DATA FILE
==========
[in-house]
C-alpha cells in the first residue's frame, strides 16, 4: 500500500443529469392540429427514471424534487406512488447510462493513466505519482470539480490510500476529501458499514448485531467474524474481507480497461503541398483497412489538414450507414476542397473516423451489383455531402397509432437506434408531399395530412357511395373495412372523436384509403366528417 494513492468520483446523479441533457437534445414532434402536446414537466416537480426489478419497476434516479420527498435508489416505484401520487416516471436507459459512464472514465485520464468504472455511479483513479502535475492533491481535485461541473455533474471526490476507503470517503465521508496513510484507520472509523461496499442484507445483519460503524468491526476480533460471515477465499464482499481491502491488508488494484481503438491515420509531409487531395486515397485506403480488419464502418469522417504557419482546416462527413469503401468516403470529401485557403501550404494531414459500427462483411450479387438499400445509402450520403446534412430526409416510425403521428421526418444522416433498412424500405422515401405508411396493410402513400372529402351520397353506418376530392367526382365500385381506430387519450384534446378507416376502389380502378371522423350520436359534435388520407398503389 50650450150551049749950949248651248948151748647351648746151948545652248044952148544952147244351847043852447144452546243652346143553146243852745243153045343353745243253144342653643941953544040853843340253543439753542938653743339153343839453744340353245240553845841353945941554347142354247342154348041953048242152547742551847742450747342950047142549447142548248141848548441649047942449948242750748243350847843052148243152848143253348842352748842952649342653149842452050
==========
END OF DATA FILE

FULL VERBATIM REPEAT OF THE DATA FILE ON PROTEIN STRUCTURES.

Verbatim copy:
[in-house]
C-alpha cells in the first residue's frame, strides 16, 4: 500500500443529469392540429427514471424534487406512488447510462493513466505519482470539480490510500476529501458499514448485531467474524474481507480497461503541398483497412489538414450507414476542397473516423451489383455531402397509432437506434408531399395530412357511395373495412372523436384509403366528417 494513492468520483446523479441533457437534445414532434402536446414537466416537480426489478419497476434516479420527498435508489416505484401520487416516471436507459459512464472514465485520464468504472455511479483513479502535475492533491481535485461541473455533474471526490476507503470517503465521508496513510484507520472509523461496499442484507445483519460503524468491526476480533460471515477465499464482499481491502491488508488494484481503438491515420509531409487531395486515397485506403480488419464502418469522417504557419482546416462527413469503401468516403470529401485557403501550404494531414459500427462483411450479387438499400445509402450520403446534412430526409416510425403521428421526418444522416433498412424500405422515401405508411396493410402513400372529402351520397353506418376530392367526382365500385381506430387519450384534446378507416376502389380502378371522423350520436359534435388520407398503389 50650450150551049749950949248651248948151748647351648746151948545652248044952148544952147244351847043852447144452546243652346143553146243852745243153045343353745243253144342653643941953544040853843340253543439753542938653743339153343839453744340353245240553845841353945941554347142354247342154348041953048242152547742551847742450747342950047142549447142548248141848548441649047942449948242750748243350847843052148243152848143253348842352748842952649342653149842452050